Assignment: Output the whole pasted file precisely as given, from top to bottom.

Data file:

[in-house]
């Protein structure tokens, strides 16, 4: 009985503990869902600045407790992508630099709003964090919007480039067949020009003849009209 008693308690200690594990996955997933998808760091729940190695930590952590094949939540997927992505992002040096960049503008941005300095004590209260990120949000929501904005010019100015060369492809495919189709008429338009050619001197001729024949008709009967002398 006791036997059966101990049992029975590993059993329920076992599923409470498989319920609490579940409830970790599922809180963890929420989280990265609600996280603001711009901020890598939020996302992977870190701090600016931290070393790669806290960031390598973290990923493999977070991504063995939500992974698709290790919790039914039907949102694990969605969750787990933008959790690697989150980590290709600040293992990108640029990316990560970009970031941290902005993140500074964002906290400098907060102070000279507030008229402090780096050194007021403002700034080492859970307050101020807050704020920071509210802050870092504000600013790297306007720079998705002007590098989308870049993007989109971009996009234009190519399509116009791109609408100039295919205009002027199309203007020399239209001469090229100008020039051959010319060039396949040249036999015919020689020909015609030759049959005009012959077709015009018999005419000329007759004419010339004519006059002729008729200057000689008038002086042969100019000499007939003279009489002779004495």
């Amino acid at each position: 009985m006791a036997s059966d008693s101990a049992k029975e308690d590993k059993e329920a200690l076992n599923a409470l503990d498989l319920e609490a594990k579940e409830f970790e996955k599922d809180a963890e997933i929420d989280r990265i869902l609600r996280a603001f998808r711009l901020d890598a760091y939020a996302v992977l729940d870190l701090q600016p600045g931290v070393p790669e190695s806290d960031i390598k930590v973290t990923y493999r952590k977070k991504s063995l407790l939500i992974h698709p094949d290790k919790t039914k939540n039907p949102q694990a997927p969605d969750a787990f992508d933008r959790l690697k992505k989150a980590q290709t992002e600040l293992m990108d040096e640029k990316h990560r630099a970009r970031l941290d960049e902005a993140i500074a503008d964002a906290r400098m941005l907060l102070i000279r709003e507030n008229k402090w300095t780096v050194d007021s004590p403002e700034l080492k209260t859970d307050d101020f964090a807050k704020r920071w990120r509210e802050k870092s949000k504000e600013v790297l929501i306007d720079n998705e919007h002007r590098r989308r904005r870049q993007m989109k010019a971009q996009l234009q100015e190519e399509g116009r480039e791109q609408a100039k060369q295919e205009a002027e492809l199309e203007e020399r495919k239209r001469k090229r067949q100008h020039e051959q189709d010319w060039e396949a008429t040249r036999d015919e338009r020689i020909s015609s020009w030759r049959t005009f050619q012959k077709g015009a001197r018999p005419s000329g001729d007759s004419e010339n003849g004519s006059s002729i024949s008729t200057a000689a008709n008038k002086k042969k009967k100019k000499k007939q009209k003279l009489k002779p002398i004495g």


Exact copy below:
[in-house]
């Protein structure tokens, strides 16, 4: 009985503990869902600045407790992508630099709003964090919007480039067949020009003849009209 008693308690200690594990996955997933998808760091729940190695930590952590094949939540997927992505992002040096960049503008941005300095004590209260990120949000929501904005010019100015060369492809495919189709008429338009050619001197001729024949008709009967002398 006791036997059966101990049992029975590993059993329920076992599923409470498989319920609490579940409830970790599922809180963890929420989280990265609600996280603001711009901020890598939020996302992977870190701090600016931290070393790669806290960031390598973290990923493999977070991504063995939500992974698709290790919790039914039907949102694990969605969750787990933008959790690697989150980590290709600040293992990108640029990316990560970009970031941290902005993140500074964002906290400098907060102070000279507030008229402090780096050194007021403002700034080492859970307050101020807050704020920071509210802050870092504000600013790297306007720079998705002007590098989308870049993007989109971009996009234009190519399509116009791109609408100039295919205009002027199309203007020399239209001469090229100008020039051959010319060039396949040249036999015919020689020909015609030759049959005009012959077709015009018999005419000329007759004419010339004519006059002729008729200057000689008038002086042969100019000499007939003279009489002779004495």
């Amino acid at each position: 009985m006791a036997s059966d008693s101990a049992k029975e308690d590993k059993e329920a200690l076992n599923a409470l503990d498989l319920e609490a594990k579940e409830f970790e996955k599922d809180a963890e997933i929420d989280r990265i869902l609600r996280a603001f998808r711009l901020d890598a760091y939020a996302v992977l729940d870190l701090q600016p600045g931290v070393p790669e190695s806290d960031i390598k930590v973290t990923y493999r952590k977070k991504s063995l407790l939500i992974h698709p094949d290790k919790t039914k939540n039907p949102q694990a997927p969605d969750a787990f992508d933008r959790l690697k992505k989150a980590q290709t992002e600040l293992m990108d040096e640029k990316h990560r630099a970009r970031l941290d960049e902005a993140i500074a503008d964002a906290r400098m941005l907060l102070i000279r709003e507030n008229k402090w300095t780096v050194d007021s004590p403002e700034l080492k209260t859970d307050d101020f964090a807050k704020r920071w990120r509210e802050k870092s949000k504000e600013v790297l929501i306007d720079n998705e919007h002007r590098r989308r904005r870049q993007m989109k010019a971009q996009l234009q100015e190519e399509g116009r480039e791109q609408a100039k060369q295919e205009a002027e492809l199309e203007e020399r495919k239209r001469k090229r067949q100008h020039e051959q189709d010319w060039e396949a008429t040249r036999d015919e338009r020689i020909s015609s020009w030759r049959t005009f050619q012959k077709g015009a001197r018999p005419s000329g001729d007759s004419e010339n003849g004519s006059s002729i024949s008729t200057a000689a008709n008038k002086k042969k009967k100019k000499k007939q009209k003279l009489k002779p002398i004495g």